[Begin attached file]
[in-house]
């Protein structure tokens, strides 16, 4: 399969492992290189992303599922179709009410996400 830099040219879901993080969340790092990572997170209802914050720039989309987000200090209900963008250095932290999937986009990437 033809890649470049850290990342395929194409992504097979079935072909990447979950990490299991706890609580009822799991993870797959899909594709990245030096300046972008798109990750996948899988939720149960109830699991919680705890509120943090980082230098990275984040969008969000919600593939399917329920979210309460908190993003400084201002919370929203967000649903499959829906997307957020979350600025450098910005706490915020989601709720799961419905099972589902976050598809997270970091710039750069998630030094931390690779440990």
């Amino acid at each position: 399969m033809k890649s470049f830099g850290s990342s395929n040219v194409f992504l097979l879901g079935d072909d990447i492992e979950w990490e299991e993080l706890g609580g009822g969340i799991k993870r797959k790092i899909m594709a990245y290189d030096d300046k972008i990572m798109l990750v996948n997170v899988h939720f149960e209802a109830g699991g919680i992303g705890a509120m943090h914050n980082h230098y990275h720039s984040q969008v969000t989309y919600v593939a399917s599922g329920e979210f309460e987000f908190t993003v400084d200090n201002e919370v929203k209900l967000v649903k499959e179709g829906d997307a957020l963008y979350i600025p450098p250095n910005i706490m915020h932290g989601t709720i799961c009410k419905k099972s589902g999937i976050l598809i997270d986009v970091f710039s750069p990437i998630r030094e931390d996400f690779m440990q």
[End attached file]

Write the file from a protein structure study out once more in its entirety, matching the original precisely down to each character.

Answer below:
[in-house]
């Protein structure tokens, strides 16, 4: 399969492992290189992303599922179709009410996400 830099040219879901993080969340790092990572997170209802914050720039989309987000200090209900963008250095932290999937986009990437 033809890649470049850290990342395929194409992504097979079935072909990447979950990490299991706890609580009822799991993870797959899909594709990245030096300046972008798109990750996948899988939720149960109830699991919680705890509120943090980082230098990275984040969008969000919600593939399917329920979210309460908190993003400084201002919370929203967000649903499959829906997307957020979350600025450098910005706490915020989601709720799961419905099972589902976050598809997270970091710039750069998630030094931390690779440990």
């Amino acid at each position: 399969m033809k890649s470049f830099g850290s990342s395929n040219v194409f992504l097979l879901g079935d072909d990447i492992e979950w990490e299991e993080l706890g609580g009822g969340i799991k993870r797959k790092i899909m594709a990245y290189d030096d300046k972008i990572m798109l990750v996948n997170v899988h939720f149960e209802a109830g699991g919680i992303g705890a509120m943090h914050n980082h230098y990275h720039s984040q969008v969000t989309y919600v593939a399917s599922g329920e979210f309460e987000f908190t993003v400084d200090n201002e919370v929203k209900l967000v649903k499959e179709g829906d997307a957020l963008y979350i600025p450098p250095n910005i706490m915020h932290g989601t709720i799961c009410k419905k099972s589902g999937i976050l598809i997270d986009v970091f710039s750069p990437i998630r030094e931390d996400f690779m440990q």